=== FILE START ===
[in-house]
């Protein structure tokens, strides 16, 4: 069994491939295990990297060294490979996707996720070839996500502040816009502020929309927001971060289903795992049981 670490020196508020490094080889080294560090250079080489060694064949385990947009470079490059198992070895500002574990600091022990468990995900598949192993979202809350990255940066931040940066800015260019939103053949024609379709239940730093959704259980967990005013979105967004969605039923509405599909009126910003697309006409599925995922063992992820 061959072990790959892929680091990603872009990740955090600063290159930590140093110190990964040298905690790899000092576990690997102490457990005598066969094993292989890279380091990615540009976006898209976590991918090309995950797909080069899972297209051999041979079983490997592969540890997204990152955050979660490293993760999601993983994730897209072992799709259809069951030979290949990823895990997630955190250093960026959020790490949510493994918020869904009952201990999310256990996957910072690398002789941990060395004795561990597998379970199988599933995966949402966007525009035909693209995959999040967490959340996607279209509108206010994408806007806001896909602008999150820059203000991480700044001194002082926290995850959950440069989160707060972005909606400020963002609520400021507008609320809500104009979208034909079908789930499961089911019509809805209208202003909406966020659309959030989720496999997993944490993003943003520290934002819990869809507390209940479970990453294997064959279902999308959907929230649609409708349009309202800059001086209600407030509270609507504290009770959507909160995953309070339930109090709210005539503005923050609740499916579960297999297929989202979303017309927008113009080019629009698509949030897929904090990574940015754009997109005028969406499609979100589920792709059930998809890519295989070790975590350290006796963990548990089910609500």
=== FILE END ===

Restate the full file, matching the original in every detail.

[in-house]
């Protein structure tokens, strides 16, 4: 069994491939295990990297060294490979996707996720070839996500502040816009502020929309927001971060289903795992049981 670490020196508020490094080889080294560090250079080489060694064949385990947009470079490059198992070895500002574990600091022990468990995900598949192993979202809350990255940066931040940066800015260019939103053949024609379709239940730093959704259980967990005013979105967004969605039923509405599909009126910003697309006409599925995922063992992820 061959072990790959892929680091990603872009990740955090600063290159930590140093110190990964040298905690790899000092576990690997102490457990005598066969094993292989890279380091990615540009976006898209976590991918090309995950797909080069899972297209051999041979079983490997592969540890997204990152955050979660490293993760999601993983994730897209072992799709259809069951030979290949990823895990997630955190250093960026959020790490949510493994918020869904009952201990999310256990996957910072690398002789941990060395004795561990597998379970199988599933995966949402966007525009035909693209995959999040967490959340996607279209509108206010994408806007806001896909602008999150820059203000991480700044001194002082926290995850959950440069989160707060972005909606400020963002609520400021507008609320809500104009979208034909079908789930499961089911019509809805209208202003909406966020659309959030989720496999997993944490993003943003520290934002819990869809507390209940479970990453294997064959279902999308959907929230649609409708349009309202800059001086209600407030509270609507504290009770959507909160995953309070339930109090709210005539503005923050609740499916579960297999297929989202979303017309927008113009080019629009698509949030897929904090990574940015754009997109005028969406499609979100589920792709059930998809890519295989070790975590350290006796963990548990089910609500």